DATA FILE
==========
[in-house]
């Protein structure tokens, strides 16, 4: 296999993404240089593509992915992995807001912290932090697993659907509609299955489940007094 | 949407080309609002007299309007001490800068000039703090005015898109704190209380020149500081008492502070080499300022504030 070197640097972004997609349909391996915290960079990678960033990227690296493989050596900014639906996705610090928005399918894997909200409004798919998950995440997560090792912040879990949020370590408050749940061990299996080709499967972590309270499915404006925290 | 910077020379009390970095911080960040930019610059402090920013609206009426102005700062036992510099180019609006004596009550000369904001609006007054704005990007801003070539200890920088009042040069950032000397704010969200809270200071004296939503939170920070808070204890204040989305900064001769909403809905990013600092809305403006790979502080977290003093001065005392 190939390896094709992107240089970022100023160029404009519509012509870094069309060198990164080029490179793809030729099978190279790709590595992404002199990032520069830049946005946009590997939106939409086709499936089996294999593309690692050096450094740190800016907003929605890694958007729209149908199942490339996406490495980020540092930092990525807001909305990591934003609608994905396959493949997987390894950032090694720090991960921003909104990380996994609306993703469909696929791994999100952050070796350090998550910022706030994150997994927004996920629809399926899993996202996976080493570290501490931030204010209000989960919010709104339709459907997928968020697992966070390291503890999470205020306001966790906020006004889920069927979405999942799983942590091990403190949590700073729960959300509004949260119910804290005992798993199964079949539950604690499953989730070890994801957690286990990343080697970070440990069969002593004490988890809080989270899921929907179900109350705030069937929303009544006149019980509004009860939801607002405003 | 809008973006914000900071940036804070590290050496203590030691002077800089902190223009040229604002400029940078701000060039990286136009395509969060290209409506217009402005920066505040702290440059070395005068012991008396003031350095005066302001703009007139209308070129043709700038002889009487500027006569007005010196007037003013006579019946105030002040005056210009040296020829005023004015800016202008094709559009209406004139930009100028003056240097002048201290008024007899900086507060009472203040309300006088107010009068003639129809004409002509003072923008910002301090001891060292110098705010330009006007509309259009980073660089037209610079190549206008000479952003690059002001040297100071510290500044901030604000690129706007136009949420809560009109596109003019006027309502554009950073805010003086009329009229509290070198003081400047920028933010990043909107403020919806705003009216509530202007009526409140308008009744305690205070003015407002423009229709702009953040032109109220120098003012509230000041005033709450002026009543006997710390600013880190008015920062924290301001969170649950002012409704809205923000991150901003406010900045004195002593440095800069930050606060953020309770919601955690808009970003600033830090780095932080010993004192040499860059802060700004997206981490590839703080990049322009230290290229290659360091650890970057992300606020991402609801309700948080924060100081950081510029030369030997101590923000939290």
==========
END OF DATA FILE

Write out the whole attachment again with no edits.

[in-house]
């Protein structure tokens, strides 16, 4: 296999993404240089593509992915992995807001912290932090697993659907509609299955489940007094 | 949407080309609002007299309007001490800068000039703090005015898109704190209380020149500081008492502070080499300022504030 070197640097972004997609349909391996915290960079990678960033990227690296493989050596900014639906996705610090928005399918894997909200409004798919998950995440997560090792912040879990949020370590408050749940061990299996080709499967972590309270499915404006925290 | 910077020379009390970095911080960040930019610059402090920013609206009426102005700062036992510099180019609006004596009550000369904001609006007054704005990007801003070539200890920088009042040069950032000397704010969200809270200071004296939503939170920070808070204890204040989305900064001769909403809905990013600092809305403006790979502080977290003093001065005392 190939390896094709992107240089970022100023160029404009519509012509870094069309060198990164080029490179793809030729099978190279790709590595992404002199990032520069830049946005946009590997939106939409086709499936089996294999593309690692050096450094740190800016907003929605890694958007729209149908199942490339996406490495980020540092930092990525807001909305990591934003609608994905396959493949997987390894950032090694720090991960921003909104990380996994609306993703469909696929791994999100952050070796350090998550910022706030994150997994927004996920629809399926899993996202996976080493570290501490931030204010209000989960919010709104339709459907997928968020697992966070390291503890999470205020306001966790906020006004889920069927979405999942799983942590091990403190949590700073729960959300509004949260119910804290005992798993199964079949539950604690499953989730070890994801957690286990990343080697970070440990069969002593004490988890809080989270899921929907179900109350705030069937929303009544006149019980509004009860939801607002405003 | 809008973006914000900071940036804070590290050496203590030691002077800089902190223009040229604002400029940078701000060039990286136009395509969060290209409506217009402005920066505040702290440059070395005068012991008396003031350095005066302001703009007139209308070129043709700038002889009487500027006569007005010196007037003013006579019946105030002040005056210009040296020829005023004015800016202008094709559009209406004139930009100028003056240097002048201290008024007899900086507060009472203040309300006088107010009068003639129809004409002509003072923008910002301090001891060292110098705010330009006007509309259009980073660089037209610079190549206008000479952003690059002001040297100071510290500044901030604000690129706007136009949420809560009109596109003019006027309502554009950073805010003086009329009229509290070198003081400047920028933010990043909107403020919806705003009216509530202007009526409140308008009744305690205070003015407002423009229709702009953040032109109220120098003012509230000041005033709450002026009543006997710390600013880190008015920062924290301001969170649950002012409704809205923000991150901003406010900045004195002593440095800069930050606060953020309770919601955690808009970003600033830090780095932080010993004192040499860059802060700004997206981490590839703080990049322009230290290229290659360091650890970057992300606020991402609801309700948080924060100081950081510029030369030997101590923000939290």